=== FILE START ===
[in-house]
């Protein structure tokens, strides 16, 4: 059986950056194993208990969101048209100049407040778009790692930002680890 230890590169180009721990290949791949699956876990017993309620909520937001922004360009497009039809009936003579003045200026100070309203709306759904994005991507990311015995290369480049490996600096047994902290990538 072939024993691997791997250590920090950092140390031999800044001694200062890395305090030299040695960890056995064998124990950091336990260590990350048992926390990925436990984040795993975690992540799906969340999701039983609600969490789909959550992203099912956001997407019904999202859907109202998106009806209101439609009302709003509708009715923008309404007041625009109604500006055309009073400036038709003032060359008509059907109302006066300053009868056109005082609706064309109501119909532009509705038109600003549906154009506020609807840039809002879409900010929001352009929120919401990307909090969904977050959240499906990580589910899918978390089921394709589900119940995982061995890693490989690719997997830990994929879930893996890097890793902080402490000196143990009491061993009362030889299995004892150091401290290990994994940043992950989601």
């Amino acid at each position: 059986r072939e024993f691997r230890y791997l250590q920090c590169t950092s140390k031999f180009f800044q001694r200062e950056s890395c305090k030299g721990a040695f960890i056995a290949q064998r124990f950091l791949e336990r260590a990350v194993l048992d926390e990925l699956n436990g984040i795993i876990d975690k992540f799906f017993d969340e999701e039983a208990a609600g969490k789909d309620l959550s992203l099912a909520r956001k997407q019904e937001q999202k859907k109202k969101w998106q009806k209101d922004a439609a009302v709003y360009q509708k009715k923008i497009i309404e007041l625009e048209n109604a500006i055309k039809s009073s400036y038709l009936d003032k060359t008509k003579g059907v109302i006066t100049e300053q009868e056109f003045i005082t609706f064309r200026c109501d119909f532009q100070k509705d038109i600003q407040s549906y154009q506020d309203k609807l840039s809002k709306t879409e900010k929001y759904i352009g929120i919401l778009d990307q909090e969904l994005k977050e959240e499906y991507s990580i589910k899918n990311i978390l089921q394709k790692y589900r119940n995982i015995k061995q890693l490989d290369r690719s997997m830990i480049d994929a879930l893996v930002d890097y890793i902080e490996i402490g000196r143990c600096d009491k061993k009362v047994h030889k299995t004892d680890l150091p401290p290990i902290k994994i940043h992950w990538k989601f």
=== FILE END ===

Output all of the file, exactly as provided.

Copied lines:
[in-house]
């Protein structure tokens, strides 16, 4: 059986950056194993208990969101048209100049407040778009790692930002680890 230890590169180009721990290949791949699956876990017993309620909520937001922004360009497009039809009936003579003045200026100070309203709306759904994005991507990311015995290369480049490996600096047994902290990538 072939024993691997791997250590920090950092140390031999800044001694200062890395305090030299040695960890056995064998124990950091336990260590990350048992926390990925436990984040795993975690992540799906969340999701039983609600969490789909959550992203099912956001997407019904999202859907109202998106009806209101439609009302709003509708009715923008309404007041625009109604500006055309009073400036038709003032060359008509059907109302006066300053009868056109005082609706064309109501119909532009509705038109600003549906154009506020609807840039809002879409900010929001352009929120919401990307909090969904977050959240499906990580589910899918978390089921394709589900119940995982061995890693490989690719997997830990994929879930893996890097890793902080402490000196143990009491061993009362030889299995004892150091401290290990994994940043992950989601």
């Amino acid at each position: 059986r072939e024993f691997r230890y791997l250590q920090c590169t950092s140390k031999f180009f800044q001694r200062e950056s890395c305090k030299g721990a040695f960890i056995a290949q064998r124990f950091l791949e336990r260590a990350v194993l048992d926390e990925l699956n436990g984040i795993i876990d975690k992540f799906f017993d969340e999701e039983a208990a609600g969490k789909d309620l959550s992203l099912a909520r956001k997407q019904e937001q999202k859907k109202k969101w998106q009806k209101d922004a439609a009302v709003y360009q509708k009715k923008i497009i309404e007041l625009e048209n109604a500006i055309k039809s009073s400036y038709l009936d003032k060359t008509k003579g059907v109302i006066t100049e300053q009868e056109f003045i005082t609706f064309r200026c109501d119909f532009q100070k509705d038109i600003q407040s549906y154009q506020d309203k609807l840039s809002k709306t879409e900010k929001y759904i352009g929120i919401l778009d990307q909090e969904l994005k977050e959240e499906y991507s990580i589910k899918n990311i978390l089921q394709k790692y589900r119940n995982i015995k061995q890693l490989d290369r690719s997997m830990i480049d994929a879930l893996v930002d890097y890793i902080e490996i402490g000196r143990c600096d009491k061993k009362v047994h030889k299995t004892d680890l150091p401290p290990i902290k994994i940043h992950w990538k989601f």